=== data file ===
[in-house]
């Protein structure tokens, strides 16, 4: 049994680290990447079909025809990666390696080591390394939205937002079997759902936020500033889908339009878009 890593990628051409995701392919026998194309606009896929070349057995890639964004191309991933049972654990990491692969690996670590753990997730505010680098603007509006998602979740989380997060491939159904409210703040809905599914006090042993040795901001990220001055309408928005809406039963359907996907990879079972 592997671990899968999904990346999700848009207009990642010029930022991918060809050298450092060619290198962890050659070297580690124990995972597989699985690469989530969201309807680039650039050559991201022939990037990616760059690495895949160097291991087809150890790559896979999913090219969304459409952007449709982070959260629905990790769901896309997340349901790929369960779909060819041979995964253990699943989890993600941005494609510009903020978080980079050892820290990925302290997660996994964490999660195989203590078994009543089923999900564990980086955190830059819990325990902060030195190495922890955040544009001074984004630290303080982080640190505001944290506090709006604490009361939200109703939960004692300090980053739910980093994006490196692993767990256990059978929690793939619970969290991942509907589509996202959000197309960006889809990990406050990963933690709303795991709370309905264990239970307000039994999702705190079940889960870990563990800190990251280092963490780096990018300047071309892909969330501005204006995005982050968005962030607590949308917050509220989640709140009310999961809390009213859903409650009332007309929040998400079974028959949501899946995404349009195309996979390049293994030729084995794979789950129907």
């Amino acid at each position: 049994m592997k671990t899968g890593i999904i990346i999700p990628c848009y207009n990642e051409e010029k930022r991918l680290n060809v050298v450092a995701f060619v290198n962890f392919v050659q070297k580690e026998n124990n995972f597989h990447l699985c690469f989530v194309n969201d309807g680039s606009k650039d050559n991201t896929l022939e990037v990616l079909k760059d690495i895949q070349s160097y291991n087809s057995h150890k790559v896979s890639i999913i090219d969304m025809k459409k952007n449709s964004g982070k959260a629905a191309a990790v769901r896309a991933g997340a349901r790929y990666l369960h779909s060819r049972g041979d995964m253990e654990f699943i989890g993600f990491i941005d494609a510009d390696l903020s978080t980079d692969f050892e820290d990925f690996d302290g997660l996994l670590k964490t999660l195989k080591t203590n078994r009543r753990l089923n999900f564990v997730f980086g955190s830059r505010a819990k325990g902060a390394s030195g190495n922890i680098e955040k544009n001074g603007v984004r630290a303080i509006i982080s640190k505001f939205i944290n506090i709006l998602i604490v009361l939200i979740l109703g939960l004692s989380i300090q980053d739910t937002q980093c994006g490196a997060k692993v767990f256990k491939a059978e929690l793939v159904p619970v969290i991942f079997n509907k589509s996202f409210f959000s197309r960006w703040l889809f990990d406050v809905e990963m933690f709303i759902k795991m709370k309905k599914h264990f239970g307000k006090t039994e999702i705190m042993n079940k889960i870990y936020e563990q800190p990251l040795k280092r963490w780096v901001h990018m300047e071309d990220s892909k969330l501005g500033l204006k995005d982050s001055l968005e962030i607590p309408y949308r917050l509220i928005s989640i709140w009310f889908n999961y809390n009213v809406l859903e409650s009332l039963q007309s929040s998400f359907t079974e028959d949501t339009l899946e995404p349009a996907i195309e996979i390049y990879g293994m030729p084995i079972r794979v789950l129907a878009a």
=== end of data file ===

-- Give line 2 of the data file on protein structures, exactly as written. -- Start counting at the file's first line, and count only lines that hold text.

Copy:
């Protein structure tokens, strides 16, 4: 049994680290990447079909025809990666390696080591390394939205937002079997759902936020500033889908339009878009 890593990628051409995701392919026998194309606009896929070349057995890639964004191309991933049972654990990491692969690996670590753990997730505010680098603007509006998602979740989380997060491939159904409210703040809905599914006090042993040795901001990220001055309408928005809406039963359907996907990879079972 592997671990899968999904990346999700848009207009990642010029930022991918060809050298450092060619290198962890050659070297580690124990995972597989699985690469989530969201309807680039650039050559991201022939990037990616760059690495895949160097291991087809150890790559896979999913090219969304459409952007449709982070959260629905990790769901896309997340349901790929369960779909060819041979995964253990699943989890993600941005494609510009903020978080980079050892820290990925302290997660996994964490999660195989203590078994009543089923999900564990980086955190830059819990325990902060030195190495922890955040544009001074984004630290303080982080640190505001944290506090709006604490009361939200109703939960004692300090980053739910980093994006490196692993767990256990059978929690793939619970969290991942509907589509996202959000197309960006889809990990406050990963933690709303795991709370309905264990239970307000039994999702705190079940889960870990563990800190990251280092963490780096990018300047071309892909969330501005204006995005982050968005962030607590949308917050509220989640709140009310999961809390009213859903409650009332007309929040998400079974028959949501899946995404349009195309996979390049293994030729084995794979789950129907």